I still can’t put my feelings about that day and the past four years of priesthood into articulate sentences.  Perhaps next year.  Most overwhelming was the presence of family, friends, former and current residents, colleagues, and teachers, some of whom had travelled great distances at considerable expense to be there.  The greatest grace was that mom, who was approaching 90, was there in more than fine form, enjoying every moment. 

Cardinal O’Malley gave a splendid homily.  As soon as he finished his story about his “first homily” in prison I could here my brother revising it for his own purposes.  Once Cardinal O’Malley finished his homily the long rite of ordination began.  I was lucky.  Everything was alphabetical thus I didn’t have to remember anything from rehearsal the night before.  I just did everything that Andy and Matt did before me.  Nothing has been the same since.

I celebrated my first Mass the following day at the Chapel of the Holy Spirit at Campion Center in Weston, MA, about twenty miles west of Boston.  I’d chosen that setting immediately upon being informed that I was approved for ordination a year earlier.  It is a beautiful chapel, has ample parking, was the place at which we had pronounced our perpetual vows eight years earlier, and is where our the province assisted living and nursing facilities are located.  I wanted, and had, all the men in assisted living and nursing home care who were able vested so as to concelebrate.  It was moving to be able to share that moment with the men who had gone before me, some of whom had been ordained before I was born 58 years earlier. 

The rest of the week was exhilarating and exhausting.   The week ended with a Mass of Thanksgiving at my home parish, All Saint’s, in Plymouth and then a return to D.C.  I didn't notice the exhaustion until I got back to D.C. when beginning at 8 PM I slept for 11 straight hours, something I never do if my temperature is under 104 .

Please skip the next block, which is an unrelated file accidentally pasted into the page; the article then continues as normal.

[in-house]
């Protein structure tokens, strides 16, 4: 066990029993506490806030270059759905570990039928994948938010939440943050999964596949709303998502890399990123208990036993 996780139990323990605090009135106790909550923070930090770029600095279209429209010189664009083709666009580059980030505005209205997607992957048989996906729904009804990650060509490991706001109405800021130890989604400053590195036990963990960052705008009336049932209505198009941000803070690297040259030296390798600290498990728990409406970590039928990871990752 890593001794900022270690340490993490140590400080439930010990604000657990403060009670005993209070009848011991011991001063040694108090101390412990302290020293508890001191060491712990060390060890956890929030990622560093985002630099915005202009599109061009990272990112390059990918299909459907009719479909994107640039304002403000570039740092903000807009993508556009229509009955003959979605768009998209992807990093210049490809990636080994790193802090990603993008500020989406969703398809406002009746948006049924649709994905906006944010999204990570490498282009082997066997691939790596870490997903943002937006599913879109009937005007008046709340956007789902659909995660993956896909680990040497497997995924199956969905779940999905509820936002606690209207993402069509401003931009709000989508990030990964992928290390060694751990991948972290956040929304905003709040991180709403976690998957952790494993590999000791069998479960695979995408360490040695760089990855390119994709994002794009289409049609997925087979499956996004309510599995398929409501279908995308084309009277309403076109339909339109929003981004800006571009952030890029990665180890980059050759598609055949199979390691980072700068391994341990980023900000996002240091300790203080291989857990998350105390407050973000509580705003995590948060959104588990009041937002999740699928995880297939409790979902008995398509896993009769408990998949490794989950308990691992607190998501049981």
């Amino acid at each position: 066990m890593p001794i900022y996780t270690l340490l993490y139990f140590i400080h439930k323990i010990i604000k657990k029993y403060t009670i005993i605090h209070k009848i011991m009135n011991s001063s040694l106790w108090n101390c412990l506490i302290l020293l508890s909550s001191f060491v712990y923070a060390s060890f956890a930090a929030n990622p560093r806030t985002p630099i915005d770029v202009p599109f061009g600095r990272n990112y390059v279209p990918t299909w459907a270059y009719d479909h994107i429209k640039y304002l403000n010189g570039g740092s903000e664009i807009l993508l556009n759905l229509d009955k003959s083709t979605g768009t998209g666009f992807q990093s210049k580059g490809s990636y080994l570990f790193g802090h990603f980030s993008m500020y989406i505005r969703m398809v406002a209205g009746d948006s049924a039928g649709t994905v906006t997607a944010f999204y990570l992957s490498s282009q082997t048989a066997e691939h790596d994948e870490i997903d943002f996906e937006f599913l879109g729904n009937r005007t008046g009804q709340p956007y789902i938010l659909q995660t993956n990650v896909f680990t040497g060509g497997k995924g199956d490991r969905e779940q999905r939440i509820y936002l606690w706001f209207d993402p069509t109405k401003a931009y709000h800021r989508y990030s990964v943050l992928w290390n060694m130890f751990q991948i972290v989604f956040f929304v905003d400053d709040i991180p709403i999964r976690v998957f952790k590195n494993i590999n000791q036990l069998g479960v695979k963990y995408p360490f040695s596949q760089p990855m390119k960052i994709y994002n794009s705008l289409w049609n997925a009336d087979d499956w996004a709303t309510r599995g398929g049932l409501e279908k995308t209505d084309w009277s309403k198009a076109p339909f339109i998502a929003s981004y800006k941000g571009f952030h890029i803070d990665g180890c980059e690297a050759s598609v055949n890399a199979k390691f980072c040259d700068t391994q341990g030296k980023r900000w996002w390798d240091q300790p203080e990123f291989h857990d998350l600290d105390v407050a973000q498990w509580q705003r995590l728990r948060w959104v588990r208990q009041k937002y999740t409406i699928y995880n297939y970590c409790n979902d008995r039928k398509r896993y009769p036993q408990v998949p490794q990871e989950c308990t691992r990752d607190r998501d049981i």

Rather than trying to put my feelings about June 9, 2011 into words I will put up a few photos of the day with commentary. 

The entry procession.  I should add that the music at St. Ignatius was magnificent and then some. 
Cardinal O'Malley giving his homily. 
Prostration during the Litany of the Saints.  This is one of the most moving parts of the ordination.  It was a struggle to keep emotions under control. 
Cardinal O'Malley laid his hands on us first, invoking the Holy Spirit, followed by approximately 100 other priests.  This is done silently.  I've attended a few ordinations in the past four years.  This is a deeply moving moment for both those who are ordained and those being ordained. 
Being vested.  George Murray, S.J., M.D. was my vesting priest.  Fifteen years earlier he trained me as a consultation psychiatrist.  Really, there was no other choice.  George supplied some of the humor.  The chasuble was crooked and the collar was askew.  A nun sitting two rows behind me adjusted the collar (I suspect it was driving her crazy) at which point my friend Ignatius (the tall Chinese guy kneeling in the background in the  litany photo) indicated, using sign language, that I really had to adjust the chasuble as the crosses were heading diagonally rather than vertically. 
Mom bringing the gifts up at the offertory.  My niece Kate is pushing her chair. 
Communion during concelebration.  Most of George is visible.  Jack Butler, S.J., who keeps me sane during those moments when sanity does not seem to be an option, is standing next to him in the very colorful stole. 
Cardinal O'Malley with mom and me.
Finally, the family to whom I am deeply indebted.  One mother, two sisters, a twin brother, a brother-in-law, a sister-in-law and one niece. 
We have a busy week coming up.  On Tuesday I am going to the Opera House to hear Lang Lang play Tchaikovsky's Piano Concerto #1.  On Friday we scatter for a five week experiment.  I will be going to Port Lincoln, South Australia,  to work in a parish (or parishes).  Port Lincoln appears to be very photogenic.  I'll be ready.

+Fr. Jack